Skip to content
Home » Carolinas

Carolinas

Carolinas Regional Node Meeting April 22, 2022

Carolinas Regional Node Meeting

The Carolinas Regional Node Meeting was held virtually on Friday, April 22, 2022, 9:00am-12:15pm (ET). The meeting kicked off with brief welcome remarks by Jeff French, a Node member from North Greenville University, SC, who also introduced our keynote speaker. Nate Mortimer from Illinois State University, who leads the Parasitoid Wasps Project in the GEP, gave an inspiring talk on “Invasion of the Body Snatchers: Parasitoid Wasps of Drosophila.” We had a break between 9:50-10am to allow for preparation for students’ presentations. Right before diving on these, Marisol Santisteban from UNC at Pembroke, current Carolinas Node leader, gave a brief introduction to the GEP and acquainted attendees with the organization: membership, different modes of participation, and the projects that are currently pursued. 

Engaging presentations by five students from South Wesleyan University (Michelle Eller, advisor) and Appalachian State University (Clare Scott Chialvo, advisor) took us into the intricacies of their projects in the Insulin Signaling Pathways Project and in an emerging new project on detoxification genes, and the challenges of manual annotation of species closely related to D. melanogaster, such as D. immigrants. After a break from 11-11:15, the last hour of the day was a professional development event geared towards students. The “Careers in Genomics” panel hosted 5 experts from different Genomics fields, with different levels of education (not all PhDs), and not all from academia. All panelists were female and from diverse backgrounds. Four of the five panelists also work in North Carolina which shows our Carolinas students that there is a future for them in this field that’s also close to home. Sabrina Powell, Education Program Director of the Precision Medicine in Health Care in the Department of Genetics at UNC Chapel Hill School of Medicine generously helped assemble this extraordinary array of experts and prepared a fictional but realistic scenario about a 3-year-old boy diagnosed with autism, who is referred to the UNC Genetics Clinic for further testing. The testing reveals two specific variants in Mateo’s exome, one which is known to cause a specific subtype of autism and another which is associated with a high risk of adult-onset dementia. There was a role for professionals at each of our panelists’ positions:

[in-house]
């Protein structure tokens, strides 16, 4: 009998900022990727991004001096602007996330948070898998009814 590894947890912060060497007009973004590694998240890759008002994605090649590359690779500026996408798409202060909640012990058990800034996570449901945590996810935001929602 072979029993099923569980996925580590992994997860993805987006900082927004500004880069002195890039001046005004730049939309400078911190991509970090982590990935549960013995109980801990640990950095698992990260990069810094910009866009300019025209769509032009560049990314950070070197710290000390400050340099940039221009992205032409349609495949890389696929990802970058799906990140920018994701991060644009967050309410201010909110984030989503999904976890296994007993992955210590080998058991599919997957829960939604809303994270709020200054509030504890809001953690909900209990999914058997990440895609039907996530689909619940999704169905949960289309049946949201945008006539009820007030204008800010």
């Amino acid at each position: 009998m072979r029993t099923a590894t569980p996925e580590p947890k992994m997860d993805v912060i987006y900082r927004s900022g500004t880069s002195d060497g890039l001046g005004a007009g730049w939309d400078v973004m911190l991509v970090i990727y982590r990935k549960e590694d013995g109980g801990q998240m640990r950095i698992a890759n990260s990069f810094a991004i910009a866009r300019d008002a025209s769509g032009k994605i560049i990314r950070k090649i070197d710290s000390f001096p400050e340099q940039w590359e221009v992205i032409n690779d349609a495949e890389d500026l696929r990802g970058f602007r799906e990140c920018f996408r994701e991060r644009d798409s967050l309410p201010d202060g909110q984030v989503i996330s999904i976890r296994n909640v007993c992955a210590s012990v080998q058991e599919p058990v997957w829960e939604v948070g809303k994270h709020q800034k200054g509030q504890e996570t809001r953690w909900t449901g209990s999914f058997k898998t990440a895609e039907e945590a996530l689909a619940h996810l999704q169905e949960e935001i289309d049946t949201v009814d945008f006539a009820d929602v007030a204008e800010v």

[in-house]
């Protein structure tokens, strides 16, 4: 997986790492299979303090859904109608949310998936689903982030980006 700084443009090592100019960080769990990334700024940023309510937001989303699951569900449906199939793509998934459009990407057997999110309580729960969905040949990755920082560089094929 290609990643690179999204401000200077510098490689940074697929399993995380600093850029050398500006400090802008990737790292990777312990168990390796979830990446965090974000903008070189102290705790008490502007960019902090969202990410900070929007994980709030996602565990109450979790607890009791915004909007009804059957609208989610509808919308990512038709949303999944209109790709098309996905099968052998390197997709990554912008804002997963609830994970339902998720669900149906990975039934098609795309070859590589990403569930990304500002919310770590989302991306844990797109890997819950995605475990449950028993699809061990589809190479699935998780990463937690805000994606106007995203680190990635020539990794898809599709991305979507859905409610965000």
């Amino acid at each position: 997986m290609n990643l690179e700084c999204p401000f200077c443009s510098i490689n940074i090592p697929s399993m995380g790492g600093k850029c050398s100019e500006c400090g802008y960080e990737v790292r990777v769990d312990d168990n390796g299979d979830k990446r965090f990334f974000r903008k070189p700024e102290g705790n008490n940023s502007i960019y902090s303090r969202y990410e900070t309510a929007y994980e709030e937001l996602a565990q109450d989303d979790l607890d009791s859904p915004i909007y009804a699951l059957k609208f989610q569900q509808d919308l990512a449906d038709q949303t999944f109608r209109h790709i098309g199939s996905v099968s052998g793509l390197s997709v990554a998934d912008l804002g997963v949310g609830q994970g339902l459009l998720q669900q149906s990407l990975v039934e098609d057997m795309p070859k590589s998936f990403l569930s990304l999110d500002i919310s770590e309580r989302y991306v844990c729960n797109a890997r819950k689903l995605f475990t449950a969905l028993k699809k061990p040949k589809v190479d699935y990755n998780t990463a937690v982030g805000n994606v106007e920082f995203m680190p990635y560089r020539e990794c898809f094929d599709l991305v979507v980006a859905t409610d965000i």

• Kate Foreman, CGC, Genetic Counselor (University of North Carolina at Chapel Hill);
  • Meghan Halley, PhD, MPH, Senior Research Scholar (Center for Biomedical Ethics, Stanford University);
  • Julie Horvath, PhD, Head of Genomics & Microbiology Research Lab (NC Museum of Natural Sciences) and Research Associate Professor, Biological and Biomedical Sciences (NC Central University);
  • Halina Krzystek, Bioinformaticist, Bioinformatics Data Services, Q-Squared Solutions; and
  • Janae Simons, Bioinformatics Software Developer (Lineberger Comprehensive Cancer Center, University of North Carolina at Chapel Hill).


The meeting was attended by 34  people, of which 8 were undergraduate students, and three Community College instructors, two if which had expressed interest in knowing more about GEP and had been invited to New Member Trainings.

Zoom Meeting Room screenshot of participants

What worked well for your event that might help others plan similar events?

Using the opportunity that came with the “online” format we were able to host an outstanding keynote speaker (our very own Nate Mortimer from Illinois State University) and panel of experts in different fields of genomics for our “Careers in Genomics” panel; many were in North Carolina, but we had a person from Stanford. It would not have been possible to assemble this array of experts if it had been an in-person event. I would recommend some “professional development” event for students, like the “Careers in Genomics” panel that we had. We hosted individuals in different fields, with different education degrees (not all PhDs), and not all from academia. I believe the students really found this session interesting and useful. Making a program and emailing it to all participants was a plus and we also emailed certificates to the student presenters which is a nice touch of appreciation.

What lessons were learned from challenges in the planning or execution of the event that might be helpful to others?

It is hard to come up with the “perfect” date. We considered weekday vs. weekend, all day vs. half a day, mid semester vs. late in the semester. We finally settled on a Friday because they tend to be lighter days for students, and only half a day (morning). We did it towards the end of the semester, so students would have made enough progress in their projects to present. Considering that Node meetings will be in-person in the future, I would recommend a weekend, maybe start on Friday evening with posters and maybe the keynote speaker and then talks on Saturday morning and some professional development event. Some people may choose to attend only one day but they won’t be a full day. Or maybe make it a whole day event on Saturday. Keeping some form of hybrid might be useful, especially for the keynote speaker or panels, because that allows inviting speakers that are not geographically close to the Node.